Not writing each day upset my new structure. This surprised me as I had thought that the extra hour I would have not writing the daily COVID-19 Lockdown Blog would be helpful. It turned out that losing that part of the daily structure made me more disorganised – working after dinner again on the couch. Too much to do.
The traffic amped up significantly since Tuesday. At times it’s almost looked normal, but not quite.
But we really are in the calm before the economic storm. Twenty-four billion dollars spent and we’re still in a post-pandemic haze, wondering what that was all about, or maybe in my Bubble I’ve become too disconnected. Tens of thousands have lost their jobs, our tourism industry is dead, we can’t fly anywhere, most businesses still shuttered. And knowledge workers are still stuck at home, but we should be grateful that we can still work and working at home isn’t that bad. Level three feels no different to me than level four, a bit like Standard 3 and 4 was for me.
Mr Keen was my Standard 3 (and 4) teacher. I remember overhearing the other teachers talking about how the headmaster, Mr Matheson, was friends with Mr Keen and Mr Keen got to choose who his pupils were! Somehow I was a chosen one. Mr Keen was an enthusiastic musician and had us all playing the recorder, other instruments, and singing – that was his real passion. He also used to talk about the horrors of Belfast.
A search of the name Keen identifies it from County Londonderry in Northern Island. The Troubles in Northern Ireland which started in the late 1960s was almost certainly what he was talking about, but it completely escaped my attention. Driving through Belfast, the suburb in north Christchurch that State Highway 1 used to run through, never seemed that much in turmoil to me as I observed it from the back of the family car, although I never sought clarification.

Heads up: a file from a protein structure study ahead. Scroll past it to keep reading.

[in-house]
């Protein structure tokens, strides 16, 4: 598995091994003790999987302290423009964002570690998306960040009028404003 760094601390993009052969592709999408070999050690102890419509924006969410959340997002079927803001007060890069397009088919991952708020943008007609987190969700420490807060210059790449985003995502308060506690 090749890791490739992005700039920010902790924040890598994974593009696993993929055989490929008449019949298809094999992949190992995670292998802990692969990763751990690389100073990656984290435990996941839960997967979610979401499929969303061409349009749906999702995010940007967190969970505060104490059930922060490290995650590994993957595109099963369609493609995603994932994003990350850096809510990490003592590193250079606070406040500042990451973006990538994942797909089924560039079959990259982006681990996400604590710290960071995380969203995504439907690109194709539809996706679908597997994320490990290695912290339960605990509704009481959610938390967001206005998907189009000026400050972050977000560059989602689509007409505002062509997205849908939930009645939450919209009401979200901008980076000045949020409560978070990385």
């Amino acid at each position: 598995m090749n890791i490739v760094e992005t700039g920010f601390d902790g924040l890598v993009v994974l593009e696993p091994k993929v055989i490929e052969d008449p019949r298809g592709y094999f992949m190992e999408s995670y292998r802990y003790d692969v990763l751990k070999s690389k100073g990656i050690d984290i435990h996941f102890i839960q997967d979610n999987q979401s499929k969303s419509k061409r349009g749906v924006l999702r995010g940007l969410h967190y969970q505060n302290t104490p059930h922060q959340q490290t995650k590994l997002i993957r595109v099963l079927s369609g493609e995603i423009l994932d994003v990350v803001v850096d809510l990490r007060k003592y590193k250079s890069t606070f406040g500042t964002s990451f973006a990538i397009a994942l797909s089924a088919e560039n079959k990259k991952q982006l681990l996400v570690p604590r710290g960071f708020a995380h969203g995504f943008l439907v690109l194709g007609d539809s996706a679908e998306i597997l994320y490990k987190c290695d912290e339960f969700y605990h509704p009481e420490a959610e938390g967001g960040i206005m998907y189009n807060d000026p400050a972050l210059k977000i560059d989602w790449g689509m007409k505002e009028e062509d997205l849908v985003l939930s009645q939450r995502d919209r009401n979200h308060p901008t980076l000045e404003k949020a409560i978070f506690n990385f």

Mr Keen also showed us – from the Christchurch Star or The Press – one of the most famous photographs ever taken – the photograph of Phan Thi Kim Phuc, the Napalm Girl – who epitomised the horrors of another war. What I never appreciated was that this young girl was the same age as all of us in the class. Mr Keen probably knew though, and I’m very grateful for the social conscience that he instilled in me about things well outside the confines of our little school. At the time I didn’t realise the significance of what he was trying to get across – but I do remember his passion about these two wars – even if I had no idea where one of them was!
Your leadership story grows with practice and this regular blogging has reinforced for me the memories that are stored in us all but not easily accessed without a mechanism to do so. I’ve quite enjoyed that part of this Lockdown. So maybe there was more than just the structure that I’ve got from it – re-living and reflecting on memories from many moons ago has brought a deep sense of contentment.
Have a great first Alert Level 3 weekend!
One thought on “A week in standard 3”
I do indeed remember Mr Keen. He was also a ventriloquist and between that and his music skill plus his love of people enabled us to become who we are today. Why else would we be writing about such things. Yes, leadership is about telling stories and reminding ourselves who helped us along that path. I do miss those simple days sometimes.